Species background


        Reproductive Parameters
   • Timing
      – Density dependent
         • Sometimes, but not observed at Ft. Benning
      – Reproduction: year-round, bimodal (Nov, Feb)
      – Fertility decreases with food shortage, heat stress
         • Mast crop
         • Surface water
   • Populations recover quickly when conditions
     improve
Species background


           Range and Movement
   • Range data varies widely: 304 – 6175 acres

   • Boar ranges larger, typically double that of sounders
      – Boars move to sounders for breeding

   • Resource driven
      – Summer: marshes
      – Winter: wooded areas

   • Daily movement
      – 0.4 to 0.7 mile
      – Varies with food, water availability
              Central questions
• How would a contraceptive program affect the density and
  spatial distribution of the Fort Benning feral swine population
  over time?

• Could a contraceptive program replace lethal control for this
  population?

• What is the most effective method for contraceptive delivery?

• How would the combination of sterilization and lethal control
  programs affect the density and spatial distribution of the
  feral pig population?
Model construction


                     Code Skeleton
Map information


                  Pig
                  Access
                                   Human
                                   Access



   Mast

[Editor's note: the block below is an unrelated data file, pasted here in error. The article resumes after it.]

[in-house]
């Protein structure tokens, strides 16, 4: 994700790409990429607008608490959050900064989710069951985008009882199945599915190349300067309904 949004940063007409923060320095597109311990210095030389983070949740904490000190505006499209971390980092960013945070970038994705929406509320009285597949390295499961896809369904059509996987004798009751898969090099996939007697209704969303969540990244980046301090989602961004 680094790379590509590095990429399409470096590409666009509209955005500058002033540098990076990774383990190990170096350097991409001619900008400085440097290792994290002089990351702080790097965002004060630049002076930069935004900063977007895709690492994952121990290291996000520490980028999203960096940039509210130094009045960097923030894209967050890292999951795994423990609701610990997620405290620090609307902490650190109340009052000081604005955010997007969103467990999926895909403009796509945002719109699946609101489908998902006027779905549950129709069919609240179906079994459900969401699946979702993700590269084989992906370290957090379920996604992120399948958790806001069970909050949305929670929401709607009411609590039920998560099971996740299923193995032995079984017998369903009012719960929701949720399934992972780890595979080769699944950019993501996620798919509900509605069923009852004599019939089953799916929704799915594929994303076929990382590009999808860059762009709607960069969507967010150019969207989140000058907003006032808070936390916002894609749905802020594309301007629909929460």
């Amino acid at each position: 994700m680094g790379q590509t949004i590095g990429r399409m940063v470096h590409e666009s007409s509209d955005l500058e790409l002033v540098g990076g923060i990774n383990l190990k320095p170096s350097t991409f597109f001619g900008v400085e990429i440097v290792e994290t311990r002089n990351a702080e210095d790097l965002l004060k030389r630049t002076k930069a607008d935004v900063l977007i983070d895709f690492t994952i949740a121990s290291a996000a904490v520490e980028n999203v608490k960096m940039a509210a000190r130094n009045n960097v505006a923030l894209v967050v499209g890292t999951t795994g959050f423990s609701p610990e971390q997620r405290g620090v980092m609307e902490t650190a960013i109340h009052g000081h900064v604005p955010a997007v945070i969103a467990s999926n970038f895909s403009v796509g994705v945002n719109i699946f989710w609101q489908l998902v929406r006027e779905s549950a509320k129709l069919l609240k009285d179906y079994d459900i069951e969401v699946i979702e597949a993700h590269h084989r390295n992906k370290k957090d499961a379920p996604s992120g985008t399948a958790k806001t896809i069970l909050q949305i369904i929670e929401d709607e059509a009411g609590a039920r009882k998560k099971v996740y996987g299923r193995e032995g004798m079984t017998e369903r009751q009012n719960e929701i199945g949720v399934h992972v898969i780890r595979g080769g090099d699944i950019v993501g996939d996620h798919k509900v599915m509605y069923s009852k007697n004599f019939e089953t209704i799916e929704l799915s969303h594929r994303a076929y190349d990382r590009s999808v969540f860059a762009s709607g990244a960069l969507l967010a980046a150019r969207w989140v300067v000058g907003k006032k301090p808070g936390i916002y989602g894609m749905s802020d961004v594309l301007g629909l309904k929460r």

Water
Control methods


                                    Sterilize or Kill?
Aerial/                                                                                                                              Bait
Ground bait                                                                                                                          station




              http://www.bios ecurity.govt.nz/files /publicati ons/             www.pgc.state.pa.us/ pgc/lib/pgc/press /2007/



*Hunting                                                                                                                             Trap




                http://blog.mlive.com/flintjournal/news now/2007/11/PIG   http://www.nrm.gov.au/proj ects/nsw/hnep/images/2006-07a
Model construction


                     Bait
                        Put baits in a square of patches at
                        specified rate

                        if pigs move to a patch carrying
                        bait and if pig is a female

                        change female pig to sterile at
                        specified rate
           Movement:
  Patch Attractiveness Function
• Calculated at each timestep
• Considers
  – Residency (whose home range is this?)
  – Food (mast)
  – Surface water availability
  – Random “attractiveness” factor
Model – User Interface
Model – Code Sample
Model – Code Sample
Viewing Sounder Ranges
    Management implications
• Initial findings:
  – Individual control
    methods not
    feasible
  – Combination may
    better achieve
    control objectives
        Acknowledgements
• Stephen Ditchkoff Lab - Auburn University
• Mike Mitchell and Bill Sparklin -
  Montana State University
• Mark Thornton - Fort Benning
• Jim Westervelt and Bruce Hannon
• Bruce MacAllister
• Spatial Ecosystem Modeling class 2008